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New Hampshire Receives Low Scores on Long-Term Care System

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New Hampshire ranks #46 when it comes to offering services that help keep people in their homes and communities as they age. AARP warns more must be done to change our long-term care system in order to give people the care they want and need, in the setting of their choice, at a lesser price. Nearly all – 94% -- of New Hampshire residents say they want to age at home, and not a nursing home. 

Raising Expectations 2014: A State Scorecard on Long-Term Services and Supports for Older Adults, People with Physical Disabilities, and Family Caregivers ranks each state overall and within 26 performance indicators along five key dimensions: affordability and access; choice of setting and provider; quality of life and quality of care; support for family caregivers; and, effective transitions. New indicators this year include length of stay in nursing homes and use of anti-psychotic drugs by nursing homes, raising serious concerns about the quality of institutional care. This new AARP Scorecard was designed with the support of the nation’s leading organizations behind quality long-term care: The Commonwealth Fund and SCAN Foundation. 

“The vast majority of older Granite Staters want to live independently, at home, as they age – most with the help of unpaid family caregivers,” says AARP New Hampshire State Director Todd Fahey.   “Even facing tight budgets following the Great Recession, most states made clear progress to help older residents achieve that goal. It’s time for New Hampshire to step up to the plate, and this Scorecard shows what we have to do.” AARP serves nearly 228,000 residents age 50 and older in New Hampshire. 

The single strongest predictor of a state’s long-term care system is the reach of its Medicaid long-term care safety net. That’s why AARP has been fighting to expand services provided at home and in the community, by shifting funds away from less desirable and more expensive nursing home care. Unfortunately, New Hampshire ranks #46 in the percentage of Medicaid long-term care dollars that support care provided at home and in the community – the care setting most residents prefer.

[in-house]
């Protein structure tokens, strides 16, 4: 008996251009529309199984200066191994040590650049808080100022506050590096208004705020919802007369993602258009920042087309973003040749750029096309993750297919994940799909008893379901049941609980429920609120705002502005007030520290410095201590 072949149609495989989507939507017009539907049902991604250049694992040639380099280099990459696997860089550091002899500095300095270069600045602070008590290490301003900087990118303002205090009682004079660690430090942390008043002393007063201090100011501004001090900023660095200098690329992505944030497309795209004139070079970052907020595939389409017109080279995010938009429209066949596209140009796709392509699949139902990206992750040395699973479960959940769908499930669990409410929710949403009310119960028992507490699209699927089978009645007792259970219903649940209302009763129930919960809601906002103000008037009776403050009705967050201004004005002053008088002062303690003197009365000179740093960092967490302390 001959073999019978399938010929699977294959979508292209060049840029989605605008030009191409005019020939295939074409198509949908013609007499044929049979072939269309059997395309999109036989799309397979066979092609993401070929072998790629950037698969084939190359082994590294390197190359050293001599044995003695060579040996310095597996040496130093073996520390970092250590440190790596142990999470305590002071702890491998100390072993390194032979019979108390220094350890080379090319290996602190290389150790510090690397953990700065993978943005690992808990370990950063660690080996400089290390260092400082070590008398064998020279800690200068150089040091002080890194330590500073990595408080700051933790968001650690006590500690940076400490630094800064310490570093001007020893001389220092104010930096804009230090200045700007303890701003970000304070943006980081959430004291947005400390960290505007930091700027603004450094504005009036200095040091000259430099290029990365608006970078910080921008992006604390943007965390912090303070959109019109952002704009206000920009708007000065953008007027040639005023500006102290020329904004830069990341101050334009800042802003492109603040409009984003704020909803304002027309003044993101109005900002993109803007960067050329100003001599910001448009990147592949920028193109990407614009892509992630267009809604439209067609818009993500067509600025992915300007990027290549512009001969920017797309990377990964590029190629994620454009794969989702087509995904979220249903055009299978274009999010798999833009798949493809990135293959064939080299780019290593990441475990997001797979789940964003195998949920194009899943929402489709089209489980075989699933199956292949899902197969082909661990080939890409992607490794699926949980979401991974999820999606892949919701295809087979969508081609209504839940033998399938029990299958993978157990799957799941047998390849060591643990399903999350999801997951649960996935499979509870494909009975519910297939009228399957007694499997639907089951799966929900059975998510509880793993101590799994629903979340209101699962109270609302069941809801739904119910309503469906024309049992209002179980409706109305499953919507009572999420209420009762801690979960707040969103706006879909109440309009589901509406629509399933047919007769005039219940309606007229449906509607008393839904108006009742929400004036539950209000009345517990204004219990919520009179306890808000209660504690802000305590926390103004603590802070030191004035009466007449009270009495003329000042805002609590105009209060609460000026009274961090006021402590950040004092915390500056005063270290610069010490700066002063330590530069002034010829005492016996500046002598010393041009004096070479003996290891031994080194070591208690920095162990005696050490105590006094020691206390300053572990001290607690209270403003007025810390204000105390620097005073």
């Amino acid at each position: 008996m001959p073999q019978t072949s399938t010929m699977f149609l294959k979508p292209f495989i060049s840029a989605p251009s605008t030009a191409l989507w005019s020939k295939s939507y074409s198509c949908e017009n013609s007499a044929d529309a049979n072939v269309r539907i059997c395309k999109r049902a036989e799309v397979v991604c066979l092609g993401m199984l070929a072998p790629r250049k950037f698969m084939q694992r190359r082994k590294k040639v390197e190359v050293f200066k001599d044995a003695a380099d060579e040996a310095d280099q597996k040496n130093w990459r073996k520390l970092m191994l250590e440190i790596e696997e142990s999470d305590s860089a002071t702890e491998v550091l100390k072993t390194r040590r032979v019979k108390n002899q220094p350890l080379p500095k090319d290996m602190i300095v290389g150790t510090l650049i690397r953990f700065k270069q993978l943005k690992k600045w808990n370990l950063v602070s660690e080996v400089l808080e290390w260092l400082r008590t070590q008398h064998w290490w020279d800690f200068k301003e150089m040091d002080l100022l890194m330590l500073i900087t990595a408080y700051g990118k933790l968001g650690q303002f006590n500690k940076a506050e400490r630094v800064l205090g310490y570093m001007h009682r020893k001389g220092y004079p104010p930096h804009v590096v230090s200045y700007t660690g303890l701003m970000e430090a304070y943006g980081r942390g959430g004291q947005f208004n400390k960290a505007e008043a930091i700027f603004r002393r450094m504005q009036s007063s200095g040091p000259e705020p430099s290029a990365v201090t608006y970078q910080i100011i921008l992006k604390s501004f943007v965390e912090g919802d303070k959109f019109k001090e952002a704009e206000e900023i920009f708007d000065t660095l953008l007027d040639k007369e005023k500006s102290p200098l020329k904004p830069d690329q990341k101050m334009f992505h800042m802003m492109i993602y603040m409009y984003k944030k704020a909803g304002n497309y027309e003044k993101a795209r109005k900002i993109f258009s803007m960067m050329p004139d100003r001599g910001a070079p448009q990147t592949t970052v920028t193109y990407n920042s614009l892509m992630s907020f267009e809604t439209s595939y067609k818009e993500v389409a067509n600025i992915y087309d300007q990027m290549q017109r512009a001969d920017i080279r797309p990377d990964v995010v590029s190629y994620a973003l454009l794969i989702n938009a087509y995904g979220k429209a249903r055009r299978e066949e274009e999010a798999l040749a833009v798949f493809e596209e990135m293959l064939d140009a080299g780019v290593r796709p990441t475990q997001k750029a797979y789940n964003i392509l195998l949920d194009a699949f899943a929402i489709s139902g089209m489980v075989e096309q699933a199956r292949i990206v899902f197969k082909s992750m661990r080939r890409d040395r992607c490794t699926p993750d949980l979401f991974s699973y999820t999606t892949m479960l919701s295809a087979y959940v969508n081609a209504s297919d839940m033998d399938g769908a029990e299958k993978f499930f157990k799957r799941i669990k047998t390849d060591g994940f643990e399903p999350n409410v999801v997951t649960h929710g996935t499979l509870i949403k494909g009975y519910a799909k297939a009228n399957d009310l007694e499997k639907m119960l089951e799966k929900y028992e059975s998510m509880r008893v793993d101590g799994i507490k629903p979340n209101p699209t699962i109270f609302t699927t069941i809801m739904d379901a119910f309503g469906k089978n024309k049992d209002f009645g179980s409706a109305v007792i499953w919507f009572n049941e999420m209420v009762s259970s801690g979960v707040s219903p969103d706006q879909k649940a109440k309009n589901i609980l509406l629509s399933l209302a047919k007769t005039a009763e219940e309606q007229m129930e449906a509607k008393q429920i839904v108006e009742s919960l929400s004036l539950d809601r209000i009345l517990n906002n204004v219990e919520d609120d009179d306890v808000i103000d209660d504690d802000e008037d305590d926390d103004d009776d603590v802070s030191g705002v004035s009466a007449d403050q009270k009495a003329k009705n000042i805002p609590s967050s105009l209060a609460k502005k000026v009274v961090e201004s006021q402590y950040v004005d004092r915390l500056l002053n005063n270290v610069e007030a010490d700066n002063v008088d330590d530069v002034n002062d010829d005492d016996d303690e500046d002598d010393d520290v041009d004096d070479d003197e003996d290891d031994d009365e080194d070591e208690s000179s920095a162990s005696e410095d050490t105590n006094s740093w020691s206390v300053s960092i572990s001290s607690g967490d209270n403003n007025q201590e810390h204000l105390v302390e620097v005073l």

“We need to look at the costs of home care vs. nursing home care,” continued Fahey. “Nursing home care is three times more expensive than home care. But we still spend eight out of 10 taxpayer dollars on this more expensive, less desirable nursing home care. This is an alarming statistic and totally unsustainable as New Hampshire ages and our state is aging rapidly!” continued Fahey. 

The Scorecard also ranks New Hampshire #50 in its support of family caregivers, who are the backbone of our long-term care system. A 2010 AARP New Hampshire survey found that nearly one out of every three adults (31%) has provided unpaid care to an adult relative or friend during the previous year; this figure is much higher than the national average of 21%. 

“In New Hampshire, approximately 183,000 family caregivers provide unpaid care with an annual value of $2.2 billion. This silent army of family caregivers saves the state money by keeping their loved ones out of costly nursing homes – most often paid for by Medicaid tax dollars. They have earned some basic support and that is why AARP New Hampshire will continue to fight for family caregivers through a variety of means,” continued Fahey. Discussions are ongoing with key stakeholders, elected leaders and government officials to address these challenges. 

Not all is gloom and doom. New Hampshire ranks at the top in its Aging and Disability Resource Centers, more commonly known as ServiceLink. These local centers provide support to Granite Staters, their caregivers and their families in navigating the complex long-term care system. Over the years, AARP has been instrumental in supporting the funding for these vital resources. “This shows that with planning, will and implementation, New Hampshire can be a leader,” concluded Fahey. “But we need to do more and we need to do it soon!” 

Long-term care (also called long-term services and supports) is a diverse set of services designed to help older people and those with disabilities. Services can be provided in a person’s home, in a community setting such as an adult day center, or in a group residential facility like a nursing home. 

The full state Scorecard, along with an interactive map of state rankings and information, is available at

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